My opinion about motion cadence - don’t pan unless you have something foreground to follow.  I do pan, but I bristle at the cadence issue even on the best funded features.  I’m certain in terms of ‘electronic shutters’ this is a technology that is in need of disruption.

 

David Brillhart

Cinematographer, Sacramento

www.brillhart.com

410-707-3552 

Ed David <ed.david@...>
 

Thank you guys so much for your answers - all very interesting points.

And after watching 35mm film vs alexa vs f65 vs red epic from CML - https://vimeo.com/105714783 - I am now thinking alexa matches the motion of 35mm the most.

I'm going to try to add some film grain to the clip to see if that helps as well
ed


ed david | cinematographer
WWW.EDDAVIDDP.COM   /   917.449.0739

dhisur@...
 

IMHO, all current electronic cameras, are using a two axis grid (the photosites in lines and columns) and as such, anything to be acquired, will have this underlying structure, and when panning the camera, it's, in my opinion, this underlying structure that generates the artefacts like judder.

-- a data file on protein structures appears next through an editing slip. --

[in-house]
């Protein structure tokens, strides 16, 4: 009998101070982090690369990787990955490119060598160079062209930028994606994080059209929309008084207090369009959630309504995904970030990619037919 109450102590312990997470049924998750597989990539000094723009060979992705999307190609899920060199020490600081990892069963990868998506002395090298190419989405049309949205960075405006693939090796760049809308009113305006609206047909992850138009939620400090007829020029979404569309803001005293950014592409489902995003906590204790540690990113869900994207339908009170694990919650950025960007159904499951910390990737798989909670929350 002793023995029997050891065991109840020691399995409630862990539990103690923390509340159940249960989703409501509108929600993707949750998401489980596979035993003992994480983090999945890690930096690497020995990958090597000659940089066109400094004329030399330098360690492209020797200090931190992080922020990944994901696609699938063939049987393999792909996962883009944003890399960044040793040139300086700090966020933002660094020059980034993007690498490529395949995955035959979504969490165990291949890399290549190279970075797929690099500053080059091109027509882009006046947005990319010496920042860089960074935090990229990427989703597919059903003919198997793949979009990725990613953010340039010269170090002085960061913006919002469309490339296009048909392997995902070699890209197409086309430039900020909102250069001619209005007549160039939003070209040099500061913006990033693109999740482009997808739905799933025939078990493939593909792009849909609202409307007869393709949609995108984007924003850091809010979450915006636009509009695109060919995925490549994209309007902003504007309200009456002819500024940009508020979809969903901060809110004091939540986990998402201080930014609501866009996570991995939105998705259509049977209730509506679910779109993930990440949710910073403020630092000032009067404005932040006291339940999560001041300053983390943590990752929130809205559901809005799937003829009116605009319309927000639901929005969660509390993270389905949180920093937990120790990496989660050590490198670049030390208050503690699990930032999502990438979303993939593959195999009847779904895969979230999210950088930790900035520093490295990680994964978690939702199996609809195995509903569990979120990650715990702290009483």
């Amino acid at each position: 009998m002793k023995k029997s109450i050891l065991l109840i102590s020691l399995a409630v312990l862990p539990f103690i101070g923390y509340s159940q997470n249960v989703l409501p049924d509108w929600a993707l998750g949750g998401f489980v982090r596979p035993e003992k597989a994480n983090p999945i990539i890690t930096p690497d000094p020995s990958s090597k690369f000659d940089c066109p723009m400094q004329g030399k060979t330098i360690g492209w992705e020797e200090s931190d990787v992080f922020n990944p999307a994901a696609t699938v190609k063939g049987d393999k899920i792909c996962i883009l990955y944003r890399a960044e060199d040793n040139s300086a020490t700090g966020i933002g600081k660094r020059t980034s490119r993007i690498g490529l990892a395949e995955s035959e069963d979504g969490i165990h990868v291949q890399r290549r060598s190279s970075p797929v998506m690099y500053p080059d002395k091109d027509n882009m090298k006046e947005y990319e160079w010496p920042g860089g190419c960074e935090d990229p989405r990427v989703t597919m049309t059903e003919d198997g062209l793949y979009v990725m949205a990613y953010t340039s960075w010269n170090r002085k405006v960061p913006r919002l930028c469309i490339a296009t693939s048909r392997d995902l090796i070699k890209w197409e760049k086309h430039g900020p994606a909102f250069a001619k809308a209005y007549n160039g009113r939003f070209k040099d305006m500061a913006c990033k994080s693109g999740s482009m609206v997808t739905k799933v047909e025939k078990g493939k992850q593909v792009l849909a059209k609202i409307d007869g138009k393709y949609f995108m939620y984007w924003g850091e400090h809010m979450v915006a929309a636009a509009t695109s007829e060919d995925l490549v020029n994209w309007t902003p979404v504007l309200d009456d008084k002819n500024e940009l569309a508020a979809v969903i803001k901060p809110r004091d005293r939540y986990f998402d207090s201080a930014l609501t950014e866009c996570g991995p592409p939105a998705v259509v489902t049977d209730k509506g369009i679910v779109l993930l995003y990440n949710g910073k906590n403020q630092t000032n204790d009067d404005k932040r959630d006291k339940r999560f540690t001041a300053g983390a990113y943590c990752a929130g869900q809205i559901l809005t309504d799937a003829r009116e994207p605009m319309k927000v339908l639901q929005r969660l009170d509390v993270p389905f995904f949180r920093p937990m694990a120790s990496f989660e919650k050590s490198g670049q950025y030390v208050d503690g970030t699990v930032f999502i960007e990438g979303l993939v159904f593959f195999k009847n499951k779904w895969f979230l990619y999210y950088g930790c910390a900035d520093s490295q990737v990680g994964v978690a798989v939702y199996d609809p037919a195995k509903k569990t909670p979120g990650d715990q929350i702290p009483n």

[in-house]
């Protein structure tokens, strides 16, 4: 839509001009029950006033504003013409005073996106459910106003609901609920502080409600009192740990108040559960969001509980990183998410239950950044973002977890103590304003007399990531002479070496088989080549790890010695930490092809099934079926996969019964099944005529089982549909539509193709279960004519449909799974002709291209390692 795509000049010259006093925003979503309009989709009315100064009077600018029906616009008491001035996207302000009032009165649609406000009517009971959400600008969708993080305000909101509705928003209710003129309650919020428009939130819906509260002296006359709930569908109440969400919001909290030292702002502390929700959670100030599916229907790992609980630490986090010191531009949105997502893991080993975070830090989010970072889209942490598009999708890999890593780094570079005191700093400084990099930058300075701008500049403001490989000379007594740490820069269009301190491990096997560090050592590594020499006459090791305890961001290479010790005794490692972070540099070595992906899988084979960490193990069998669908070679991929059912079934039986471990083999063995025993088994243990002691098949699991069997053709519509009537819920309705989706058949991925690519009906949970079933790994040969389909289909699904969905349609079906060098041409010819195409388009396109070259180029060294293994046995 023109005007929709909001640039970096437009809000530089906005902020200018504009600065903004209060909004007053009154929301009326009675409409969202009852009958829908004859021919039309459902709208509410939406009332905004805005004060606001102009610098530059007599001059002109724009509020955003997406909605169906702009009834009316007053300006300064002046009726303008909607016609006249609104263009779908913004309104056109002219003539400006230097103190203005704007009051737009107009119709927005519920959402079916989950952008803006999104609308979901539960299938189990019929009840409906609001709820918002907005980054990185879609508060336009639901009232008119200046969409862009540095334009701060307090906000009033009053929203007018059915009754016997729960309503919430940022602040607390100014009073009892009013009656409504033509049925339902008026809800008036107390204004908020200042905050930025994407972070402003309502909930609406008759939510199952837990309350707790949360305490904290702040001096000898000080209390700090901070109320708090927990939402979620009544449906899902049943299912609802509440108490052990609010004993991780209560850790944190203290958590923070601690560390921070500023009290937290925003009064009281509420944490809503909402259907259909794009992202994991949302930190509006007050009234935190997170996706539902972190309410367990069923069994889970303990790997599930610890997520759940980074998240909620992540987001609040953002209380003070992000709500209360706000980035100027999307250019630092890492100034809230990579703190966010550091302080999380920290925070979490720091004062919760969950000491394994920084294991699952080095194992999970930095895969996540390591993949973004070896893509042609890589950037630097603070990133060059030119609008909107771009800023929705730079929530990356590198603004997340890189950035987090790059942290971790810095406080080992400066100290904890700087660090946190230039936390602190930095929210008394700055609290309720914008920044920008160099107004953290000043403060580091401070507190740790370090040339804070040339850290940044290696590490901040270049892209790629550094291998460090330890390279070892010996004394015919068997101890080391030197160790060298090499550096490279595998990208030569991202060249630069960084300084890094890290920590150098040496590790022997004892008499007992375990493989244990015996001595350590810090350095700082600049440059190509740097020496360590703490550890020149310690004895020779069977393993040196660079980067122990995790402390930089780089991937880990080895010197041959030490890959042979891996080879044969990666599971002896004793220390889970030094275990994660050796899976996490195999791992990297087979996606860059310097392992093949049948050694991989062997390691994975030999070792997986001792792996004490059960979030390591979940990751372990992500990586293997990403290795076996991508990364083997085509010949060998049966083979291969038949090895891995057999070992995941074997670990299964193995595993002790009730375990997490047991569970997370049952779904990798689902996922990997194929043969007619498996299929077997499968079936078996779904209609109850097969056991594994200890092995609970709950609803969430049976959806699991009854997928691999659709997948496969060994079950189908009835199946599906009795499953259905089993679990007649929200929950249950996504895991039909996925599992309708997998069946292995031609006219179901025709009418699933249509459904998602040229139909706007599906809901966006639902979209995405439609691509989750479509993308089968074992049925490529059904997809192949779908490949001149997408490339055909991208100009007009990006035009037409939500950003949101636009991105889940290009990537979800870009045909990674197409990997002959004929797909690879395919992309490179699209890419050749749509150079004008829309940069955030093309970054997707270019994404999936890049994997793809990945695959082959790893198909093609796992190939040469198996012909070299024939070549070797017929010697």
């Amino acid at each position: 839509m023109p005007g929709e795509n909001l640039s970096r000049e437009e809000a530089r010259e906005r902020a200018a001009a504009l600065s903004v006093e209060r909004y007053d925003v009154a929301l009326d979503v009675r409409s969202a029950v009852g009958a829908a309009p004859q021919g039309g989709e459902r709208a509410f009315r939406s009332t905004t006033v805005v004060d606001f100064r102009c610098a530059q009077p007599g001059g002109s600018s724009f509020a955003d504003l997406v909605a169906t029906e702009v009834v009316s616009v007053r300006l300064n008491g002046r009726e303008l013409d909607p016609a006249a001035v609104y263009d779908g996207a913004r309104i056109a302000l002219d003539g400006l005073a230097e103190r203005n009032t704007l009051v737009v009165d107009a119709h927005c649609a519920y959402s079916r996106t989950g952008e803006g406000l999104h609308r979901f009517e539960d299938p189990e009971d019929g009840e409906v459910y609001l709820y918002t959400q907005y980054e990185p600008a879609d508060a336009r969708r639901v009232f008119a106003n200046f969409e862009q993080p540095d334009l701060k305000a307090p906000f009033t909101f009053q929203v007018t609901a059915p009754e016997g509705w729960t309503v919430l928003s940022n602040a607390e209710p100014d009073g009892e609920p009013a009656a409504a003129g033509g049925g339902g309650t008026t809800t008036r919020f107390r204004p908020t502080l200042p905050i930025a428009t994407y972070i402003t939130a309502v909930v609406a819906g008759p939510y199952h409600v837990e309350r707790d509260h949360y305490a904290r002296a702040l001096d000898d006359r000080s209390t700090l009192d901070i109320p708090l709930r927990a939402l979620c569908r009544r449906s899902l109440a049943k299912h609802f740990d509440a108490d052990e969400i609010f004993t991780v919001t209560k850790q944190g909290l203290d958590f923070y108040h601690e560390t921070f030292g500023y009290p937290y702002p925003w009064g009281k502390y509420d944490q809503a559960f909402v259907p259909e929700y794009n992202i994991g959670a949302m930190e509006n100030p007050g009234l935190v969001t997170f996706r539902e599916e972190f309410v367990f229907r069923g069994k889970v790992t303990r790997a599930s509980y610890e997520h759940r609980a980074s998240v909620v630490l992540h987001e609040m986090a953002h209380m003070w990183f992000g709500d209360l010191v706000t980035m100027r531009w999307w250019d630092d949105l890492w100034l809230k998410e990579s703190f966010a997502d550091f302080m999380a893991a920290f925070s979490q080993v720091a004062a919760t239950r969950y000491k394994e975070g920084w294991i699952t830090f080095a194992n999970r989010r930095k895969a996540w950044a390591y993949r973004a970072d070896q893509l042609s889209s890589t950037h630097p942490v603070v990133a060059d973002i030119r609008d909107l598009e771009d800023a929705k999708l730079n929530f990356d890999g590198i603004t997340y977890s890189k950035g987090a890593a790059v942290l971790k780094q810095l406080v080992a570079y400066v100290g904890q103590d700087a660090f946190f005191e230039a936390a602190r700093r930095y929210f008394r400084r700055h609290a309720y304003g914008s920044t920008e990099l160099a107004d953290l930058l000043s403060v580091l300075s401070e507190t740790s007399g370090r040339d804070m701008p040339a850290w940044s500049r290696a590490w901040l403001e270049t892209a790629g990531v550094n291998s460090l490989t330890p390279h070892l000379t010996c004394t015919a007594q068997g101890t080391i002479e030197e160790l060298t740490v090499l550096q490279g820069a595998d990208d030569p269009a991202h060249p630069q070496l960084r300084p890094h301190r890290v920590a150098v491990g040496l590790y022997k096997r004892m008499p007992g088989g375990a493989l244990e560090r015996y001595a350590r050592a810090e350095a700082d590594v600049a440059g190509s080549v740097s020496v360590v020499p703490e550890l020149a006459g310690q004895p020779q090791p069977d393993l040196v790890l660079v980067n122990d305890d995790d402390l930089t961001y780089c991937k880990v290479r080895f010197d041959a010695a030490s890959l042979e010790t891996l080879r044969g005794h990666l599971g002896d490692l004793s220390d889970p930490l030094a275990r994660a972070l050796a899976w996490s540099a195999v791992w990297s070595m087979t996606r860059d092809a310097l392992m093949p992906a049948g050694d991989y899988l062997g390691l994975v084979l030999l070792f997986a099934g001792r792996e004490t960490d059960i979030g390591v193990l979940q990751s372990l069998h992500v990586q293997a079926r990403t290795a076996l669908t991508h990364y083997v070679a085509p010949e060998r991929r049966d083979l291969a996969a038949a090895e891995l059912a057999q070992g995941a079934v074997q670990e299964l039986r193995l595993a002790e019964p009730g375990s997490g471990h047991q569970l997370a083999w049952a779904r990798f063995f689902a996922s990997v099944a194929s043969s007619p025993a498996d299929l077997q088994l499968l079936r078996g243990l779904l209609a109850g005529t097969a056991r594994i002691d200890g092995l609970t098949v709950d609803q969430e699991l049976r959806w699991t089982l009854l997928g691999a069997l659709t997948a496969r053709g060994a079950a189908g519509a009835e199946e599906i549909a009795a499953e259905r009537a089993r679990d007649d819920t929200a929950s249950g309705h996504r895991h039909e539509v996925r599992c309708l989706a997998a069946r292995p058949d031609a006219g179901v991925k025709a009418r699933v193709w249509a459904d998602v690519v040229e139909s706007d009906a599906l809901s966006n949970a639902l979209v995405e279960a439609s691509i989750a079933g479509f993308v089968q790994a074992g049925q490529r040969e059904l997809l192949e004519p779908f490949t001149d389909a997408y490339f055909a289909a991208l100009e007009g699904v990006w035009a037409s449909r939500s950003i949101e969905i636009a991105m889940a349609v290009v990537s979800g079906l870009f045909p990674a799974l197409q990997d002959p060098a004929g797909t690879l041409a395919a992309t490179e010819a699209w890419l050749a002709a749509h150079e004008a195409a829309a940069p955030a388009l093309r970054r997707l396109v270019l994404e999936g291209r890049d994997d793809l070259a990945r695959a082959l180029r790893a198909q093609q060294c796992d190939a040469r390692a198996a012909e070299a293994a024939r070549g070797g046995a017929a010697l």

At Fotoquímica Films SpA we prefer to shoot on film. With Vision3 color negative platform and proper ECN-2 development (thus using the colour agent CD-3) we do get a very wide exposure latitude, and natural skin tones, and a kind of image that is tri-dimensional (because the emultion loaded on the camera is conformed by microscopic silver halides cristals).
BTW DFT Scanity HDR is a great scanner available in the industry, that delivers DPX RGB 16-bit log/flat image sequences. Other scanners available: Arri Scan, Filmight Northlight, LaserGraphics scanners etc.

But then there is also the on-going R&D from Eastman Kodak regarding the announced new Ektachrome 100D that may eventually set new standards in motion picture and photo color reversal.

Best regards,
Daniel Henriquez Ilic
Filmmaker 
Santiago de Chile

Adam Wilt
 

We projected at 2k in a good theatre and the results were 100% in favour of the mechanical shutter.
I had intended to constitute the tests but to include the Tessive filter…

The mechanical shutter with its penumbral sweep effectively fades-in / fades-out its exposures; an electronic shutter has an instant-on / instant-off, square-wave exposure profile (I’m talking about the effect at any point on the sensor surface, quite apart from global vs. rolling effects over the entire sensor). That slight “rounding off” of the mechanical shutter’s exposure window reduces high-frequency aliasing that increases perceptible judder / strobing. 

The Tessive Time Filter went even further, offering exposure profiles all the way from square-wave to nearly sinusoidal, and it yielded very smooth, highly watchable 24 fps images at pretty much any panning rate. At the time I thought it was one of the biggest advances in 24fps motion rendering ever, and I regret that the Time Filter didn’t get any wider exposure (pun intended) before Tessive was taken over.